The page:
Reviews from When Saturday Comes. Follow the link to buy the book from Amazon.

The Uncut Story of a Football Genius
by Daniel Taylor
Aurum Press, £16.99
Reviewed by Ashley Shaw
From WSC 247 September 2007 

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Daniel Taylor of the Guardian has penned a diary of the last two seasons at Manchester United from a pressman’s point of view. Rarely have two seasons brought such contrasting fortunes – after the loss of Ruud van Nistelrooy and Roy Keane in the first, most writers predicted United would struggle in the second, only for Alex Ferguson to turn the tables spectacularly with a title win that earned the astonished admiration of fans, players and journalists.

The Toughest Job in Football
by Brian Glanville
Headline, £18.99
Reviewed by Harry Pearson
From WSC 246 August 2007 

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“I didn’t see any reaction in the team. That was the thing that left me amazed; there wasn’t the rage you expect from an England team that’s losing.” So said Fabio Capello after watching Bobby Robson’s team thrashed humiliatingly by Holland at Euro 88.

20 Years with Brian Clough
by Duncan Hamilton
Fourth Estate, £14.99
Reviewed by Al Needham
From WSC 244 June 2007 

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Provided You Don’t Kiss Me starts with Hamilton as a terrified teenager in Brian Clough’s office doing an interview for a local sports paper (naturally, Clough asks more questions than the author) and ends on the sofa of his girlfriend’s Leeds flat on the day that Clough died, tearstruck over a father figure he barely realised he had. The story in between – the memoirs of nearly two decades serving as Clough’s mouthpiece in the Nottingham Evening Post – blows away anything The Damned Utd came up with.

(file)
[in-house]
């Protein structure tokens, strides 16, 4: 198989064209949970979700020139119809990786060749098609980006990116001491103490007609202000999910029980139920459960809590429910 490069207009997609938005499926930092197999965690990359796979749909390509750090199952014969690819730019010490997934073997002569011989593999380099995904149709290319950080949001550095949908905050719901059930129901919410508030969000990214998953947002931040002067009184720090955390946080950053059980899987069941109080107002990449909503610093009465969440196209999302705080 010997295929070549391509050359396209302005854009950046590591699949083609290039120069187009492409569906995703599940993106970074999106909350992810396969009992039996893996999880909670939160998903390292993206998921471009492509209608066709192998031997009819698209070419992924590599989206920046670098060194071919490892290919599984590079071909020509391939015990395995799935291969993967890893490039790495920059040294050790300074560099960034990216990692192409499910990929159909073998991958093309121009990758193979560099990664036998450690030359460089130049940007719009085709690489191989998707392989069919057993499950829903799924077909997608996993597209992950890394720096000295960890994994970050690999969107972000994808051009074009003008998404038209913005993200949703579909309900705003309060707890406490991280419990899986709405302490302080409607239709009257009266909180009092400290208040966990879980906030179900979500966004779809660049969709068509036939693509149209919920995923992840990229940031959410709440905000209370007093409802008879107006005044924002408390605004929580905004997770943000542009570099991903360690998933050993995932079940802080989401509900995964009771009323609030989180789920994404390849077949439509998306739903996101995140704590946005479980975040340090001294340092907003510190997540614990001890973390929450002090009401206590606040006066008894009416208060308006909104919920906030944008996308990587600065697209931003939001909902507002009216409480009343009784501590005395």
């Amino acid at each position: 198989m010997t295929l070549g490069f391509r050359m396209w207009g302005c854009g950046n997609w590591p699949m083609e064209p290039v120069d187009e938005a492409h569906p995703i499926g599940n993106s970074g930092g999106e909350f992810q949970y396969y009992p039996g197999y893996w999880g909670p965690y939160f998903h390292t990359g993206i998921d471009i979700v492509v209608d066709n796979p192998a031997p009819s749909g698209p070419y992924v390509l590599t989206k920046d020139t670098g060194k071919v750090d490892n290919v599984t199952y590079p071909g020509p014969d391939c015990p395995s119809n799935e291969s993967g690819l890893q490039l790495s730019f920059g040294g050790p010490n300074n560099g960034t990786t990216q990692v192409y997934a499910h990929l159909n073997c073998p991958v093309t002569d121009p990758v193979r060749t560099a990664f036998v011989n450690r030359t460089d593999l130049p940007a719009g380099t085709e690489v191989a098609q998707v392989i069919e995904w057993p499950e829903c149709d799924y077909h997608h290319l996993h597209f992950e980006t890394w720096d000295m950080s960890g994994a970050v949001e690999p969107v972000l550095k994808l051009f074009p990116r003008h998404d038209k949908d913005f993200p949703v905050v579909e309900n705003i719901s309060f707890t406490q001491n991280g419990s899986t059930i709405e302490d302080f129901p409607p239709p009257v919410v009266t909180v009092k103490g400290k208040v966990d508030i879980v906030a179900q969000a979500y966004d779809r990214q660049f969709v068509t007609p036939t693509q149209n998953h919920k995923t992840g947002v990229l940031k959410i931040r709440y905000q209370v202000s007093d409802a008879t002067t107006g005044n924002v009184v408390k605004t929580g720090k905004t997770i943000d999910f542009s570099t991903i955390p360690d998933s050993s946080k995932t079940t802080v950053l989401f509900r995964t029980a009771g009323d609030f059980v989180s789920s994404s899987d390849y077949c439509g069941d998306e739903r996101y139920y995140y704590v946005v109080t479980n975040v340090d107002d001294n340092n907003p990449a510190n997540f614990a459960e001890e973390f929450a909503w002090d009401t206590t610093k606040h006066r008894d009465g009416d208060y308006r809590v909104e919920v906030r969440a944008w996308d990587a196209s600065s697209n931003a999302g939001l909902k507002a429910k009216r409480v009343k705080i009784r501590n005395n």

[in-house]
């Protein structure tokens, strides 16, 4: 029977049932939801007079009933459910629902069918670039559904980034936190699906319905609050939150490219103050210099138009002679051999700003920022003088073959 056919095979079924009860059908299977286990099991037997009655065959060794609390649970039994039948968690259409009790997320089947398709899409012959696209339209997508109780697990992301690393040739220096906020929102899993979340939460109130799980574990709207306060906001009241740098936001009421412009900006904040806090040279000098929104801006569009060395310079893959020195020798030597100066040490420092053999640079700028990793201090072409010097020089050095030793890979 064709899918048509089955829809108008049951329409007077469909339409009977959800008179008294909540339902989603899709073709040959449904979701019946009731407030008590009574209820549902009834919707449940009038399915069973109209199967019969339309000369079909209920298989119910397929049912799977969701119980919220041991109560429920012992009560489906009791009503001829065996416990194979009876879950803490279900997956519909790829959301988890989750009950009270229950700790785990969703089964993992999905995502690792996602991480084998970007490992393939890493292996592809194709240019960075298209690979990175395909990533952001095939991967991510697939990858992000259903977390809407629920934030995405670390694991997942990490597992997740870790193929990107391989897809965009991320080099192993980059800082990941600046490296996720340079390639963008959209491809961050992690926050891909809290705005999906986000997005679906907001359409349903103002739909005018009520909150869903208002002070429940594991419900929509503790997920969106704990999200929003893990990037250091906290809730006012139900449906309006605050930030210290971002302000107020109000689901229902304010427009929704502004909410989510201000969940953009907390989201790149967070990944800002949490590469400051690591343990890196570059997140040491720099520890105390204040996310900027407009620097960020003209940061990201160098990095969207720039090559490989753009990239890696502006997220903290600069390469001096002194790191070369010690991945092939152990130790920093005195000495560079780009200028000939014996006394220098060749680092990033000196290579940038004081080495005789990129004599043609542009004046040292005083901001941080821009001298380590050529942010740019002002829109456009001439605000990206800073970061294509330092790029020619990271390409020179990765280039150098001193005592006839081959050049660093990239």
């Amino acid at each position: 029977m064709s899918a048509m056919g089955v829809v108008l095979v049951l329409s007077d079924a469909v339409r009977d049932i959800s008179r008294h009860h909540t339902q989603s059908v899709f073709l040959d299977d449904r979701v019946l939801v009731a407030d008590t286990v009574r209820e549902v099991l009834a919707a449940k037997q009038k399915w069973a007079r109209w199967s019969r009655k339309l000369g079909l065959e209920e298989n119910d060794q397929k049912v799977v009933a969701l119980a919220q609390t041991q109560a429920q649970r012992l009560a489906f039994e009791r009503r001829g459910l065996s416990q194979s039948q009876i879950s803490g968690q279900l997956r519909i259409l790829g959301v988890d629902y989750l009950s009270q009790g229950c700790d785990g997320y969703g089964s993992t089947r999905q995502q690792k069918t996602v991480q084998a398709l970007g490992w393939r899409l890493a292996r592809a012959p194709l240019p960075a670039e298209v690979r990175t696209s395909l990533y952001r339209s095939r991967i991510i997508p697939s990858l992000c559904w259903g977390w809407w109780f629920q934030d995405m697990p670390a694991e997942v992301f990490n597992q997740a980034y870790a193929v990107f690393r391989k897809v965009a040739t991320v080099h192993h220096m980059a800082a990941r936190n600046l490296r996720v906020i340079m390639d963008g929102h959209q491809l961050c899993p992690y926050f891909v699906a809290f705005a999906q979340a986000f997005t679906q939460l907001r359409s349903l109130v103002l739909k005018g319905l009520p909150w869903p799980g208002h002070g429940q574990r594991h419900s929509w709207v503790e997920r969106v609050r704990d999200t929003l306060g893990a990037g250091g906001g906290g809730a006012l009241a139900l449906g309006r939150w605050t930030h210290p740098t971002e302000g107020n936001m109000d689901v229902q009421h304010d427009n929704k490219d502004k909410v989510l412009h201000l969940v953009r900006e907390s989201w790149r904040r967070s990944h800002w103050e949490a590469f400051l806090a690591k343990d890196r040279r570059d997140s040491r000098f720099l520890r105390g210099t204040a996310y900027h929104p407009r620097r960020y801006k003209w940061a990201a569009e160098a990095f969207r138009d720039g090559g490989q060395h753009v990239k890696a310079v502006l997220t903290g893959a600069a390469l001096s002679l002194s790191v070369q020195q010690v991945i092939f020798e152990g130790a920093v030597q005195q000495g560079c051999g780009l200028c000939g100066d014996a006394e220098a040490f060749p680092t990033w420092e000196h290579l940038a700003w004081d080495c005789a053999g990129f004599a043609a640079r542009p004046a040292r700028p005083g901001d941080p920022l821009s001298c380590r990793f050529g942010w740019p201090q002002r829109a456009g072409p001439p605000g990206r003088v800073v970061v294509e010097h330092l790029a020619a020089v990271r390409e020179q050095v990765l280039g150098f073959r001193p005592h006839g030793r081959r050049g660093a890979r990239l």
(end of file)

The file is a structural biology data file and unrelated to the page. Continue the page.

The Story Behind the Legend
by Clive Youlton
Stadia, £12.99
Reviewed by Simon Bell
From WSC 243 May 2007 

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Geoff Chapple never took charge of a League team. His managerial career never extended beyond the Conference and, although he saw his teams win five times at Wembley, they did so not in the FA Cup but in the FA Trophy, with the ground at best a quarter full. At first glance, then, an odd subject for a biography, let alone one that bears the startling subtitle “The Story Behind the Legend”.

My Story
by Tommy Docherty with Les Scott
Headline, £18.99
Reviewed by Joyce Woolridge
From WSC 240 February 2007 

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In these times, when making a few appearances for a Premiership club and being caught brawling outside a lap-dancing club is deemed enough for a three-book deal, Tommy Docherty’s weighty life serves as a salutary counter to such instant celebrity. This is a genuine autobiography, covering in detail his hard but respectable upbringing in a Glasgow tenement, his playing days as an uncompromising but skilful and accomplished wing-half for Preston and Arsenal, and his eventful managerial career at club and international level. Social change and the transformation of the status of footballers probably mean that future autobiographies can never have such depth of interest, replacing stories of early privation and struggle with 300 pages about the contents of their garages, address books and wardrobes.

The Inside Story
by Harry Harris with Martin Jol
Know the Score, £19.99
Reviewed by Luke Chapman
From WSC 253 March 2008